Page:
Sacrifice and National Belonging in Twentieth-Century Germany

Edited by Gregg Eghigian and Matthew Paul Berg

Introduction by John Borneman

978-1-58544-207-2 Cloth
6.12 x 9.25 x 0 in
240 pp. 18 b&w photos.
Pub Date: 08/16/2002


  • Cloth $29.95 s
Over the course of the twentieth century, Germans from virtually all walks of life were touched by two interrelated problems: forging a sense of national community and coming to terms with widespread suffering. Arguably no country in the modern western world has been so closely associated with both inflicting and overcoming catastrophic misery in the name of national belonging as Germany.

It was within this context that the concept and ideal of Asacrifice" played a pivotal role in recent German political culture. What was seen as a noble act that carried feudal and religious connotations in the nineteenth century was quickly democratized and secularized in the twentieth. As the seven essays in this volume show, once the value of heroic national sacrifice was invoked during the First World War in order to mobilize German soldiers and civilians, it proved to be a remarkably persuasive and resilient notion for understanding and responding to a wide variety of social dislocations.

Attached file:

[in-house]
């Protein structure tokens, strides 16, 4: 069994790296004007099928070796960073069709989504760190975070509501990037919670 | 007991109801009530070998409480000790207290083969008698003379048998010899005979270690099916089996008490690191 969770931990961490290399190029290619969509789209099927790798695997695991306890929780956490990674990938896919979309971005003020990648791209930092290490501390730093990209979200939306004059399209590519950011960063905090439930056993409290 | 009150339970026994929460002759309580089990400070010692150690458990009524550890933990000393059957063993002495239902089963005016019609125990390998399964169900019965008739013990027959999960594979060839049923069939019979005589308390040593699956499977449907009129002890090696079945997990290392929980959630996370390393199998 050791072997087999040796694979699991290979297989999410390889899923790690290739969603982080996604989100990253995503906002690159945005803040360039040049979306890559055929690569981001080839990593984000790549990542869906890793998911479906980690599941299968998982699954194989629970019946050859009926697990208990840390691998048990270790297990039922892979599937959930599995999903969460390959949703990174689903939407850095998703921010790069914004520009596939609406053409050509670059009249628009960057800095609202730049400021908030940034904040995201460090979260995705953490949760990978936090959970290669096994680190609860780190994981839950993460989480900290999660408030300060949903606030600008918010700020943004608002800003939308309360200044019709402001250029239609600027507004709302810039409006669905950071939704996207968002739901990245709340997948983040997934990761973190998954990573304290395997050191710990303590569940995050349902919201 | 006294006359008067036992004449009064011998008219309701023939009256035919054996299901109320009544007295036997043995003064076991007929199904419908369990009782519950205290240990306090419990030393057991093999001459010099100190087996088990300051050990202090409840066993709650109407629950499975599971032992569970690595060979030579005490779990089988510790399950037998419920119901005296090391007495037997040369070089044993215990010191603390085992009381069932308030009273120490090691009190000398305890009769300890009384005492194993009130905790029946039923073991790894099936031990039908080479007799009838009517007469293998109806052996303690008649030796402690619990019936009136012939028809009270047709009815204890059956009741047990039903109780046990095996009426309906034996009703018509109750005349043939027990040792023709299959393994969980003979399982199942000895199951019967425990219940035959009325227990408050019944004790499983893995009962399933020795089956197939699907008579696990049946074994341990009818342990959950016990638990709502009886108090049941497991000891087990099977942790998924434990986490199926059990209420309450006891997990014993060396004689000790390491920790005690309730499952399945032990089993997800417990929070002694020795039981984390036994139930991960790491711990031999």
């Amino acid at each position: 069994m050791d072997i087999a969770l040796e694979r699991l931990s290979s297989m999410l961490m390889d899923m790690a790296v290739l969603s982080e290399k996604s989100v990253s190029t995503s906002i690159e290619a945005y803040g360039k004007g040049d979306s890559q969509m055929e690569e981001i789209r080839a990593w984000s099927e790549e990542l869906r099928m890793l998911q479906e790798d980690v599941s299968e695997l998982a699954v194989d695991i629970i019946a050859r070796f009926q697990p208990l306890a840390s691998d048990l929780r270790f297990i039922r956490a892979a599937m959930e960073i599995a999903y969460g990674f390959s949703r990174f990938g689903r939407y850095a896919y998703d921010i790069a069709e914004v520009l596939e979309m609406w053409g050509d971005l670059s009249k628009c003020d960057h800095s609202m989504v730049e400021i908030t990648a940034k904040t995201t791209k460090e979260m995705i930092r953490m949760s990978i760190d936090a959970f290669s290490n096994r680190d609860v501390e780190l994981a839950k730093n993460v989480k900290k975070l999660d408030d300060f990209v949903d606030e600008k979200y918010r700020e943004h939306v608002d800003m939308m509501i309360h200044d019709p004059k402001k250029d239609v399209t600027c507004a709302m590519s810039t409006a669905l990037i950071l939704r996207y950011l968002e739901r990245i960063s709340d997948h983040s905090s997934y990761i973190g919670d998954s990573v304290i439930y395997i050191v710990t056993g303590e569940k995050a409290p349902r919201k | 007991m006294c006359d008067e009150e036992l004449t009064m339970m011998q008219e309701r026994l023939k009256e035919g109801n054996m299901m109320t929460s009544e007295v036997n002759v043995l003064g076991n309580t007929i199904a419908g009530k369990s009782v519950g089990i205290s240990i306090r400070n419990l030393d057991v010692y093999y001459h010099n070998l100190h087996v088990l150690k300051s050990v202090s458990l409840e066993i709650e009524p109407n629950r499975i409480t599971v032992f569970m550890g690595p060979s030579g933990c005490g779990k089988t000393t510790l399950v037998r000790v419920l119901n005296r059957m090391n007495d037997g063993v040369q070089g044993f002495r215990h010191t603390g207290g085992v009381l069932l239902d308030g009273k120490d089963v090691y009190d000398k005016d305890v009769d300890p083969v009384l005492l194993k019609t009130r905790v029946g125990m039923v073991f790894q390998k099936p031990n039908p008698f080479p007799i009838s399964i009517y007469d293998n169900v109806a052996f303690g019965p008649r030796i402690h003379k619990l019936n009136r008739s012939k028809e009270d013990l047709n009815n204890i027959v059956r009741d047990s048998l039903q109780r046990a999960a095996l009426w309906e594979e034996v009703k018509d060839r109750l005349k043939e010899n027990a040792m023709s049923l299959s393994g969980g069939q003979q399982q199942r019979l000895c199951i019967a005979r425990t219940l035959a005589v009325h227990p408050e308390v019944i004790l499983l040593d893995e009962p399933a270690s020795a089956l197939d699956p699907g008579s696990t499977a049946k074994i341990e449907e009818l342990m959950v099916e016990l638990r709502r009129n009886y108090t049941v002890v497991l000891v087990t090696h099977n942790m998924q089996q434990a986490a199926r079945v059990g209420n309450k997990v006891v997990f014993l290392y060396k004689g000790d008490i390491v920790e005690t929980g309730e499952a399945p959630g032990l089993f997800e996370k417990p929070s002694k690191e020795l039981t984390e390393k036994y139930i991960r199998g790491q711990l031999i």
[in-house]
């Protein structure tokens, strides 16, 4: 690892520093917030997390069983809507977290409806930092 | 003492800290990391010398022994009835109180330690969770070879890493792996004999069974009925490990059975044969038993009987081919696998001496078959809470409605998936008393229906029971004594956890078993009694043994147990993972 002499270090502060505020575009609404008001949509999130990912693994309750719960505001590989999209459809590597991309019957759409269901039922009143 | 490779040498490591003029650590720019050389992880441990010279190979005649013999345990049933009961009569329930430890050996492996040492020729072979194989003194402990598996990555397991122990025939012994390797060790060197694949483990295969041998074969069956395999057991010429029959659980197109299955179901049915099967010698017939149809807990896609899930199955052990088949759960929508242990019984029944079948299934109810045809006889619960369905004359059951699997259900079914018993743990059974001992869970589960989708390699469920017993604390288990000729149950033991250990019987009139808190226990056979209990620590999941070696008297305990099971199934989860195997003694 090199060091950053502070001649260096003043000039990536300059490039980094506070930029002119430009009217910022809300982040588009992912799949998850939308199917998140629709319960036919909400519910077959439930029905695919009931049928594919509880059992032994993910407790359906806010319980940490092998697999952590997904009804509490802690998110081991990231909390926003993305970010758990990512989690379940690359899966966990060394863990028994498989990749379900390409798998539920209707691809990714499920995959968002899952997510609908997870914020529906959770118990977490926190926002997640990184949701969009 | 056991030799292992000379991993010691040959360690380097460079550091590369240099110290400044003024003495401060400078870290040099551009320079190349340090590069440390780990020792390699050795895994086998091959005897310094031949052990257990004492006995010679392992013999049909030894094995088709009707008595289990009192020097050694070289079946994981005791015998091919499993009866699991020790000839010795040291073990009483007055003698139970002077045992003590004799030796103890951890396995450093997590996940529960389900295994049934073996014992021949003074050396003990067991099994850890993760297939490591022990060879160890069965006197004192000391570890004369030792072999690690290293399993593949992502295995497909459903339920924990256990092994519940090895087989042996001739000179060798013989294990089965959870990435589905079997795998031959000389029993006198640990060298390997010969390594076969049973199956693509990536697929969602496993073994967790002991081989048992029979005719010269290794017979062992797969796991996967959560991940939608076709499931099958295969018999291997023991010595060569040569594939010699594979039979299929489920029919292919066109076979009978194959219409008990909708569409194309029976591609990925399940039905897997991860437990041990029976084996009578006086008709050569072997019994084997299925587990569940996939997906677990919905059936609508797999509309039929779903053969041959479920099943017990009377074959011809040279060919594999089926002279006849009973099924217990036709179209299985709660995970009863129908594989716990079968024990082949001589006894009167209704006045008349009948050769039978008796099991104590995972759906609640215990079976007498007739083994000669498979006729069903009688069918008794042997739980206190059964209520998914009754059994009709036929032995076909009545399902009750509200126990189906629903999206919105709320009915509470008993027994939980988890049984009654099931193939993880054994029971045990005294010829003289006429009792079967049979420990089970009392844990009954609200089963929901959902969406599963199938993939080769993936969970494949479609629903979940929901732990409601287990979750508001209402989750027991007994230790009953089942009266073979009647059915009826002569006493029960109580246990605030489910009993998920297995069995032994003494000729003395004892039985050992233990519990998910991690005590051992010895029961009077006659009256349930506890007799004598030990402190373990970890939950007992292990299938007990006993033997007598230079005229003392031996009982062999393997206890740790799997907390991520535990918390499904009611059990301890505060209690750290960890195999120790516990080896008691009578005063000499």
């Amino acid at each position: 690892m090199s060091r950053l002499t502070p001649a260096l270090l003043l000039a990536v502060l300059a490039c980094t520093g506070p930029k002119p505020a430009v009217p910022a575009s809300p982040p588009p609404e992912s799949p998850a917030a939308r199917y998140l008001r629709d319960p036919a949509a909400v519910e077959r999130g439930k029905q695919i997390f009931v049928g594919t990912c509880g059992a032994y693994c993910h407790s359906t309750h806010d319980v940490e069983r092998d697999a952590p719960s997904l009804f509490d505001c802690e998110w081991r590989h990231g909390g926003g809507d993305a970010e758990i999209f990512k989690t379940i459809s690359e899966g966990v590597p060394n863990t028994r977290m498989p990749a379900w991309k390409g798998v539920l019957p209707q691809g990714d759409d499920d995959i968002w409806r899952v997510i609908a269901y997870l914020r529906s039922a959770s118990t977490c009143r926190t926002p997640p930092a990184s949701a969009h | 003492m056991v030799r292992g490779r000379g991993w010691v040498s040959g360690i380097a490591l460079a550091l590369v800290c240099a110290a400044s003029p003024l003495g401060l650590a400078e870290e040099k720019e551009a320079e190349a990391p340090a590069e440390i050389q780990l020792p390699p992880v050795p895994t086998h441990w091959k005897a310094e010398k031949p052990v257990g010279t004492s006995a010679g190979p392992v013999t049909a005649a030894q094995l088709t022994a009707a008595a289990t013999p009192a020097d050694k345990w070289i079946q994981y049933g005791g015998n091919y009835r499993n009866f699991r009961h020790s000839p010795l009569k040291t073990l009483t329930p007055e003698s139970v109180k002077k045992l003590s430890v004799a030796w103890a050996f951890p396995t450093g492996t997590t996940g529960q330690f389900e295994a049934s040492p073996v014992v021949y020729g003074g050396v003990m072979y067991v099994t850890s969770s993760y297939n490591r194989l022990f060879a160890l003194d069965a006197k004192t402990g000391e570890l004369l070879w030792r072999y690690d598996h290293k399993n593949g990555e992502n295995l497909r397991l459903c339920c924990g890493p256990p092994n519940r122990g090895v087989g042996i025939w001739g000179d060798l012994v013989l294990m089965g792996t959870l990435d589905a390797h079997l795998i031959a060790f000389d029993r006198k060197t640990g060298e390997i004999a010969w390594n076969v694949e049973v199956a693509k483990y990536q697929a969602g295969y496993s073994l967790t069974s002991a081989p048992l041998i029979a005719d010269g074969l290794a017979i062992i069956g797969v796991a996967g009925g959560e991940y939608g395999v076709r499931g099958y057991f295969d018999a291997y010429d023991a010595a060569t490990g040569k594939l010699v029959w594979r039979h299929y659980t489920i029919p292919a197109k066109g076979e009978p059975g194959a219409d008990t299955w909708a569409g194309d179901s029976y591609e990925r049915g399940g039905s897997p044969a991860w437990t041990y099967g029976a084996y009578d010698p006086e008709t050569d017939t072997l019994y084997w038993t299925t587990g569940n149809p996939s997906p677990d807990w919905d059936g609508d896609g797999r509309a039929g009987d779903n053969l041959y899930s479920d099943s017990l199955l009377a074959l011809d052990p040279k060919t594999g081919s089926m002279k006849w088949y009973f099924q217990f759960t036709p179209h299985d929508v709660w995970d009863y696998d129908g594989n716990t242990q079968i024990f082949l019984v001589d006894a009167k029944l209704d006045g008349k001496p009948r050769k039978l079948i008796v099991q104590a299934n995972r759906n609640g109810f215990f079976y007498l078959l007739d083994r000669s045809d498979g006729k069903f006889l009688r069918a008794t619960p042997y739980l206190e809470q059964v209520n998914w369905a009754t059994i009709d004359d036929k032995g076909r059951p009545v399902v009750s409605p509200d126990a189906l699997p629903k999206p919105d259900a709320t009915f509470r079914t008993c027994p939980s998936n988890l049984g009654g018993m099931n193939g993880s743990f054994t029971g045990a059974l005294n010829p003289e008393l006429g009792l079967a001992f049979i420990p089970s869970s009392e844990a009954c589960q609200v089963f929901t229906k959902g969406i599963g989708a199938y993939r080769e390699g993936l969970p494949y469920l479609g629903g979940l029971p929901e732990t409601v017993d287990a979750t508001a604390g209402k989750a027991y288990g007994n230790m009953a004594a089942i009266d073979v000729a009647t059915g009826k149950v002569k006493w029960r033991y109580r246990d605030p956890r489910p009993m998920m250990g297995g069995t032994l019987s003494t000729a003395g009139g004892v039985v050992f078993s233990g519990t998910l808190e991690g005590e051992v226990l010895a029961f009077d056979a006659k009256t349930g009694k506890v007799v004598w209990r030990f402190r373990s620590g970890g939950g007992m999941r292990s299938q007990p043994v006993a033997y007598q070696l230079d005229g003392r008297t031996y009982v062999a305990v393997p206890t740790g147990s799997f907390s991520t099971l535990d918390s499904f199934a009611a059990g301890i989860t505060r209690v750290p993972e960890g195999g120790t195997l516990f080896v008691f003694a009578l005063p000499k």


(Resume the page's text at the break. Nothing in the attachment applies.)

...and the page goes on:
How did the ideals of sacrifice and self-sacrifice play a role in constructing German nationalism? How did the Nazis use the idea of sacrifice to justify mass killing? What consequences did this have for postwar Germany? With contributions from social history, military history, art history, and cultural anthropology, this volume attempts to open up new avenues of discussion about the history of twentieth-century German political life by taking an interdisciplinary approach to the problem of sacrifice and German national belonging in the twentieth century.

Walter Prescott Webb Memorial Lectures, published for the University of Texas at Arlington by Texas A&M University Press

Published by Texas A&M University Press